Our mission at Google Cloud is to help our customers fuel data driven transformations. As a step towards this, BigQuery is removing its limit as a SQL-only interface and providing new developer extensions for workloads that require programming beyond SQL. These flexible programming extensions are all offered without the limitations of running virtual servers. 

In the keynote of our recent Next 22 conference, Google announced a way for customers to incorporate scalable and distributed machine learning and ELT jobs directly into BigQuery’s fully serverless environment with a Preview of Stored Procedures for Apache Spark.  We also announced seamless movement from SQL query results to Python analysis with an integration of Google’s serverless notebook service, Colab, into BigQuery’s console.  Finally,  customers who want to extend BigQuery’s SQL library with custom functions written in either Cloud Functions or Cloud Run can now do so in Generally available Remote Functions.

“We’re excited for BigQuery’s commitment to a polyglot future: one in which SQL and Python data modeling can happen within the same workflow, allowing practitioners to choose the right tool for any given task. We’ve recently introduced Python support in dbt for the very same reason, and are pleased to see these new capabilities seamlessly support dbt’s data transformation workflow in BigQuery.”  — Jeremy Cohen; Product Manager, dbt Labs

BigQuery Stored Procedures for Apache Spark now entering Preview

In the past, customers have found it hard to manage their data across both data warehouses and data lakes. Earlier this year, we announced BigLake, a storage engine that enables customers to store data in open file formats (such as Parquet) on Google Cloud Storage, and run GCP and open source engines on it in a secure, governed and performant manner.  Today, BigQuery opens the next chapter in that story by unifying data warehouse and data lake processing by embedding the Apache Spark engine directly into BigQuery.  

With BigQuery stored procedures for Apache Spark, you can run Apache Spark programs from BigQuery, unifying your advanced transformation and ingestion pipelines as BigQuery processes. With a stored procedure, you can schedule Apache Spark as a step in a set of SQL statements, mixing and matching the unstructured data lake objects with structured SQL queries. You can also hand off the procedures to others so they can execute Apache Spark jobs directly from SQL, so they can retrain models or ingest complicated data structures without having to understand the underlying Apache Spark code. 

The cost of running these Apache Spark jobs is only based on job duration and resources consumed. The costs are converted to either BigQuery bytes processed or BigQuery slots, giving you a single billing unit for both your data lake and data warehouse jobs.

Google Colab Integration with BigQuery Console now entering Preview

For years, BigQuery customers have found Colab to be a delightful notebook-based programming experience for extending their BigQuery SQL with Python-based analysis. Customers have asked us to make it easier to move between BigQuery SQL and a Colab notebook to improve their data workflows, so that is just what we have done. Now, in Preview, a customer can jump immediately from the result of a SQL query into a notebook to do further analysis in Python, as shown in the image below. This lets you move quickly into running descriptive statistics, generating visualizations, creating a predictive analysis, or even sharing your results with others.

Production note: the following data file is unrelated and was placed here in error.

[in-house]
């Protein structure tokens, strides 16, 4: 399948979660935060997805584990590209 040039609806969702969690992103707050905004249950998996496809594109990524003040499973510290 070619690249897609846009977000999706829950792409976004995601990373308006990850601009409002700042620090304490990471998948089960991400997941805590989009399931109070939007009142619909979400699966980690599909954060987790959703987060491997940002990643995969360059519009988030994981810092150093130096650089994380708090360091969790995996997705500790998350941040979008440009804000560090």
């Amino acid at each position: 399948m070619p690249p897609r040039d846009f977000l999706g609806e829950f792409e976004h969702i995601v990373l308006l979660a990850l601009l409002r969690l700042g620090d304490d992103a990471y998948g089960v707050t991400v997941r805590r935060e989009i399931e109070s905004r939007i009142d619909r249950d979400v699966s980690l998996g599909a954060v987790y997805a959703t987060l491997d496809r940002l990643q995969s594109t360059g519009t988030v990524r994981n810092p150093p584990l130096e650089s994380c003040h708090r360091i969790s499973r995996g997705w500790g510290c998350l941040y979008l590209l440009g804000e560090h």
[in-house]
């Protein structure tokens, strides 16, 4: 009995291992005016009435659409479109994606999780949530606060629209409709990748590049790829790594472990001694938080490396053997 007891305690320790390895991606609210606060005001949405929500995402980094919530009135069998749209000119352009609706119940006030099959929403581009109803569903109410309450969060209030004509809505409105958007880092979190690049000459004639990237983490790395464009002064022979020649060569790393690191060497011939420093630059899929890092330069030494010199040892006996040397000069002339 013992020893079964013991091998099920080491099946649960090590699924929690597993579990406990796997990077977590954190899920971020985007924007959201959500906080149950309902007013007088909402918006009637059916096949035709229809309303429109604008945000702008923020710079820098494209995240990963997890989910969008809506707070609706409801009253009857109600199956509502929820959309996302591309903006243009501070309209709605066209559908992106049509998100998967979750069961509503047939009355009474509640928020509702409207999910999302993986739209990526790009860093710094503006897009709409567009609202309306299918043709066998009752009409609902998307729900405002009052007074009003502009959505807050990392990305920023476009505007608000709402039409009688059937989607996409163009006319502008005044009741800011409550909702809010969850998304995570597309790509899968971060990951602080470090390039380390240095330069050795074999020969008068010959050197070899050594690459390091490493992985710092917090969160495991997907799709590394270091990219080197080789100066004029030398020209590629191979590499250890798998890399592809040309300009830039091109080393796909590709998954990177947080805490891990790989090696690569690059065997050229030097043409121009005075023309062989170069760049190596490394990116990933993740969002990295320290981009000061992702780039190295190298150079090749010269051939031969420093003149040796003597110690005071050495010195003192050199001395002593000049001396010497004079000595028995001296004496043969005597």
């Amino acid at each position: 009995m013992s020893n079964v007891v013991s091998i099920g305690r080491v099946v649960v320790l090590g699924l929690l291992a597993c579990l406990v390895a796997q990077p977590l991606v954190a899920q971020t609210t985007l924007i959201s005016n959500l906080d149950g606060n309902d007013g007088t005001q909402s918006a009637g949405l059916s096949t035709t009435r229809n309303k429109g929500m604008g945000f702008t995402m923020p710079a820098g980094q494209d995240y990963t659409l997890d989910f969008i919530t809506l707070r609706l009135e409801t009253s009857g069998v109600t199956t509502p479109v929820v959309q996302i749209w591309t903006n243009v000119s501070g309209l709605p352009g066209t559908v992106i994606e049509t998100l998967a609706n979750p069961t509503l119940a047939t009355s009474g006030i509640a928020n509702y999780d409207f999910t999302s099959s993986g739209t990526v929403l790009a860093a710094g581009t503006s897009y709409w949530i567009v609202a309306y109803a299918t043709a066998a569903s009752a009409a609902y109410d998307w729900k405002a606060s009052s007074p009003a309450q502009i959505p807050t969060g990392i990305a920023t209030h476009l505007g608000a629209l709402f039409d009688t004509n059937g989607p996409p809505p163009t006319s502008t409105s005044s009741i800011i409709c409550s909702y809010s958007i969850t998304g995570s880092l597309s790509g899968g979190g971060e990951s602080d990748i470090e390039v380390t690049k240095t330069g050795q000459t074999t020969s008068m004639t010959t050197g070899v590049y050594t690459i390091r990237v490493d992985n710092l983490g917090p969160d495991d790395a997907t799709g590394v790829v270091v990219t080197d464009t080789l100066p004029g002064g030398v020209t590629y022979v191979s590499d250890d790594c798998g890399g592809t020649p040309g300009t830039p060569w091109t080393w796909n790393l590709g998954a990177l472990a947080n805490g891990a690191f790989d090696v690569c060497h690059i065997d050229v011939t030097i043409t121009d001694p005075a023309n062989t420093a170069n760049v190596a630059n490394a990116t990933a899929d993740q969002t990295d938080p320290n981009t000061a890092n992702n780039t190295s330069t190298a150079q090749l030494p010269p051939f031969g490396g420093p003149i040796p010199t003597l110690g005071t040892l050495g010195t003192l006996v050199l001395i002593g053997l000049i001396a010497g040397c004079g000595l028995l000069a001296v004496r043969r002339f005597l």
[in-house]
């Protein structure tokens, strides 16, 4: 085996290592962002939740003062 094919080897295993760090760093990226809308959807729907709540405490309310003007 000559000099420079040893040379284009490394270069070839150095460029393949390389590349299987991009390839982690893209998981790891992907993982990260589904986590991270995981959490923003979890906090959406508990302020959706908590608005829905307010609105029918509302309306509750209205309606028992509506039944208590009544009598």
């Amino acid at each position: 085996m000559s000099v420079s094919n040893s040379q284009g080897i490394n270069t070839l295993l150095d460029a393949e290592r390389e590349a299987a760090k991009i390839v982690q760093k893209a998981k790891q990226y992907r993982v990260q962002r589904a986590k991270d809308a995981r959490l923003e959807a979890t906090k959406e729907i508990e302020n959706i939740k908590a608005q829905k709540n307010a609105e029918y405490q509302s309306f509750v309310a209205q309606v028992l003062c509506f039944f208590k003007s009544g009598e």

Colaboratory, or “Colab” for short, is a product from Google Research. Colab allows customers to write and execute arbitrary python code and is especially well suited to machine learning, data analysis and education. More technically, Colab is a hosted Jupyter notebook service that requires no setup to use while providing access free of charge to a limited amount of computing resources including GPUs.

This integration is available in the console today. 

Remote Functions now GA

We had requests from healthcare providers who wanted to bring their existing security platforms to BigQuery, financial institutions that wanted to enrich their BigQuery data with real time stock updates, and data scientists who wanted to be able to use Vertex AI alongside BQML. To help these customers extend BigQuery into these other components, we are now making BigQuery Remote Functions Generally Available.  

Protegrity and CyberRes have already developed  integrations with these remote functions as a mechanism to merge BigQuery into their security platform, which will help our mutual customers address stringent compliance controls.

Remote Functions are user-defined functions (UDF) that let you extend BigQuery SQL with  custom code, written and managed in either Cloud Functions or Cloud Run.  A remote UDF accepts columns from BigQuery as input, performs actions on that input using custom written code, and returns the result of those actions as a value in the query result. With Remote Functions backed by Cloud Run, the SQL functions you can create are truly limitless. You have complete control and the flexibility to write BigQuery SQL functions that can be used by anyone who can write SQL. In addition, you can invoke any language with any library and binary, all with serverless pay-as-you-go infrastructure supported by Google Cloud.

You can get started by using functions in this GitHub repository of BigQuery Utils, a public listing of useful BigQuery utilities which has been extended with samples for remote functions